- Zepto: A Locky copycat, Zepto ransomware is delivered via .WSF files. This type of ransomware has recently expanded beyond its initial malicious .DOCM attachments and zipped .JS files. Now, Zepto uses .WSF files to encrypt the original files on the victim’s PC. The HTML-formatted digital ransom notes are automatically placed in folders, and the original file names are encrypted with a long alphanumeric string that ends with the .ZEPTO file extension. Unfortunately, at the time of writing, there isn’t a decryptor available for Zepto ransomware.
In order to protect your vital data and files from encryption and yourself from ransom demands, it’s essential to educate your employees on cyber security best practices, including how to spot a phishing email.
Quick cybersecurity tips for ransomware protection
In general, employees should be trained to recognise the format, text body, naming of attachments, email address, and delivery method of all regular notification emails – whether they be voicemail messages from your phone system or upgrade notifications from your MSP.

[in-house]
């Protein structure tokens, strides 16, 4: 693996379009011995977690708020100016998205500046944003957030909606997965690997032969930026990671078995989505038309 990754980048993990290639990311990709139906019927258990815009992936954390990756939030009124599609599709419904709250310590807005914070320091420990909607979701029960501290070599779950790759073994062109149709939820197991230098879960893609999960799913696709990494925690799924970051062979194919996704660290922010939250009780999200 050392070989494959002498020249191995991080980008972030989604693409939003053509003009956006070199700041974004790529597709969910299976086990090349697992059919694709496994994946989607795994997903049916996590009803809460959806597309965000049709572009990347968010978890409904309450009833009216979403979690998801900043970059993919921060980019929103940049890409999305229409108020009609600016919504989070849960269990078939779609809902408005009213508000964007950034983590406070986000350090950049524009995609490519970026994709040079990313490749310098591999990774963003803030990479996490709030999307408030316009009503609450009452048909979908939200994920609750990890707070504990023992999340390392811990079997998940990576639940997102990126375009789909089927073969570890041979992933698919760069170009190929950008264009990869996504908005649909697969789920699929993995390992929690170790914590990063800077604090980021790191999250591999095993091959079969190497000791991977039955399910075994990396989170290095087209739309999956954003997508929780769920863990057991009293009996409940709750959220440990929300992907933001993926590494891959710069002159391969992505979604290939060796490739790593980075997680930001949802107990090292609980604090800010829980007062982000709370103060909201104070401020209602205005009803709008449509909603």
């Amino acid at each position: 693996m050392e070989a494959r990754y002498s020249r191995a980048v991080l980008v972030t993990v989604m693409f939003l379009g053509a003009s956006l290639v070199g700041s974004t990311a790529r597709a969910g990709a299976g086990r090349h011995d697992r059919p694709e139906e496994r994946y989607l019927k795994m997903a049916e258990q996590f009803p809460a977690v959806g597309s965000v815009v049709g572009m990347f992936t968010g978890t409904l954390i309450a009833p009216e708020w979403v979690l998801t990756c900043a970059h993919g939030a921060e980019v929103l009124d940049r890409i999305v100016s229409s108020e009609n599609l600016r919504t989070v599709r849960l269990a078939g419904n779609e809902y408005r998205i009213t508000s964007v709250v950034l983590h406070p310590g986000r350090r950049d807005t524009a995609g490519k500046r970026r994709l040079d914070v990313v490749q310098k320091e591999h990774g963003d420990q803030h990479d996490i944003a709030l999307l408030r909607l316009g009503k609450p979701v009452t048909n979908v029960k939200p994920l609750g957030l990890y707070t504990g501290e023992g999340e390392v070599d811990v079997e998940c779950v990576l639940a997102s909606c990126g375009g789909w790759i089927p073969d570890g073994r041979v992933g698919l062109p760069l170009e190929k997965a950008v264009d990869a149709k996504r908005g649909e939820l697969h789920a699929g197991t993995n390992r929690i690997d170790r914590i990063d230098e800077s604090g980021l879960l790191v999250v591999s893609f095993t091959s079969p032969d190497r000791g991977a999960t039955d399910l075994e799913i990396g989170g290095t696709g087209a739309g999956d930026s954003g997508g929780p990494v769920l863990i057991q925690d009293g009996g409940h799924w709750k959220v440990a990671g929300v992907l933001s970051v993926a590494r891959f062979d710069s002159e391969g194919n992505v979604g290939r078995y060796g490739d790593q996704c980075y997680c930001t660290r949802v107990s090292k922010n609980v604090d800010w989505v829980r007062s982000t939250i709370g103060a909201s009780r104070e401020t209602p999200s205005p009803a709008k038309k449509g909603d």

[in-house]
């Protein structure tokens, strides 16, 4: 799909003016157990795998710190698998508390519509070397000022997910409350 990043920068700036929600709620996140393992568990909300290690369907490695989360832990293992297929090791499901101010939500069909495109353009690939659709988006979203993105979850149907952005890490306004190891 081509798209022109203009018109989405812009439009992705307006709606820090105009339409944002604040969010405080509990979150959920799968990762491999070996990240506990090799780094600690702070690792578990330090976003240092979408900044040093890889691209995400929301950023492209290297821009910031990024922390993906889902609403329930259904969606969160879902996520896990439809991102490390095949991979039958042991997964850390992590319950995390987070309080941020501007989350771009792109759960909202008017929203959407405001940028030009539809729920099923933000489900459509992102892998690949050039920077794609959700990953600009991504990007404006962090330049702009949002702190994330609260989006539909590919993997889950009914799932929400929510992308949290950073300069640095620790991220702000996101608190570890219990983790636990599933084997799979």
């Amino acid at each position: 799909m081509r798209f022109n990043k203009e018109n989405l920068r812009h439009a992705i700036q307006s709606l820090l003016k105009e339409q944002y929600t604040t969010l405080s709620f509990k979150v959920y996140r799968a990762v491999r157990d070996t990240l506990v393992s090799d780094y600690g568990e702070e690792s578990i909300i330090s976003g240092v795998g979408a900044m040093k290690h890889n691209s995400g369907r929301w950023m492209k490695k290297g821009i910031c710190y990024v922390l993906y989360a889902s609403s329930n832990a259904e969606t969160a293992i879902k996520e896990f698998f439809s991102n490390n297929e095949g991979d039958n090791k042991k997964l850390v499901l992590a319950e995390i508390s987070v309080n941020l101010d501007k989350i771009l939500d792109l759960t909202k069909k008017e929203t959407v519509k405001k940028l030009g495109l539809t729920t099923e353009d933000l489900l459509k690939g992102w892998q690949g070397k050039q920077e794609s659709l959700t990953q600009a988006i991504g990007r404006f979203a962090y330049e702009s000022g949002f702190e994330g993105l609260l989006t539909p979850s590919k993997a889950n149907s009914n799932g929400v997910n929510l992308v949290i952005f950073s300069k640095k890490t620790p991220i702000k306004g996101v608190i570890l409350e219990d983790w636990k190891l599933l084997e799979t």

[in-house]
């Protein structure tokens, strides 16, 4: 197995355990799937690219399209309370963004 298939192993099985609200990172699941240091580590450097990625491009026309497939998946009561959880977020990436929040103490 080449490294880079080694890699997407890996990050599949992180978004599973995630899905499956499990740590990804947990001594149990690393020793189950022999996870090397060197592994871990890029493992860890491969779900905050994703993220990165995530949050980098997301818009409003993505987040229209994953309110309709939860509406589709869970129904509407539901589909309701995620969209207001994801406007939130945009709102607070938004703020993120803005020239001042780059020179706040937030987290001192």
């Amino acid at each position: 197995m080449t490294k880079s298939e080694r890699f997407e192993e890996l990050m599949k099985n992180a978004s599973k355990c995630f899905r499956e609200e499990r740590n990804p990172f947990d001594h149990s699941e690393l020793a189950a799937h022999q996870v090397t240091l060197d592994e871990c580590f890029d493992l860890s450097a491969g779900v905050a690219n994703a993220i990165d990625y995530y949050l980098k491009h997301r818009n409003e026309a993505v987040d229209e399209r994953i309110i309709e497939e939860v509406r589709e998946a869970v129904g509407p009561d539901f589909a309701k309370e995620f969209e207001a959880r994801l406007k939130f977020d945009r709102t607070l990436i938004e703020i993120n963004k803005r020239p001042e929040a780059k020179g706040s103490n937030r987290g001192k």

In the case of malicious voicemail messages, anti-virus software doesn’t always recognise that the attached .ZIP files are malicious. So, users must pay close attention to file formats. The key thing employees need to know is that system-generated emails will contain .WAV and MP3 files, but they will rarely (if ever) come packaged in .ZIP files or with .PDF, or .DOC(M) files. If a voice message notification contains any of the latter, then it is highly likely to be a phishing email embedded with ransomware.
Ten minutes of employee training on email notifications can save you from ransom demands that can range between 10k (the average for SMEs) and 70 million dollars (the largest recorded ransom to date). It will also save you the cost associated with:
- Repeat attacks (if it worked once, it’s worth another try for bad actors)
- Late adoption of stronger cybersecurity protections
- Increased insurance premiums
- Reputation damage
- Lost business
- In some cases, legal costs
As a business owner or manager, it’s also worth ensuring that your antivirus software has both signature-based and behaviour-based malware detection capabilities. Behaviour-based algorithms monitor the behaviour of all files in your system and detect the kind of activity that indicates malware. This means even new malware variants have a higher chance of being picked up as the antivirus software isn’t relying solely on known malicious signatures for detection.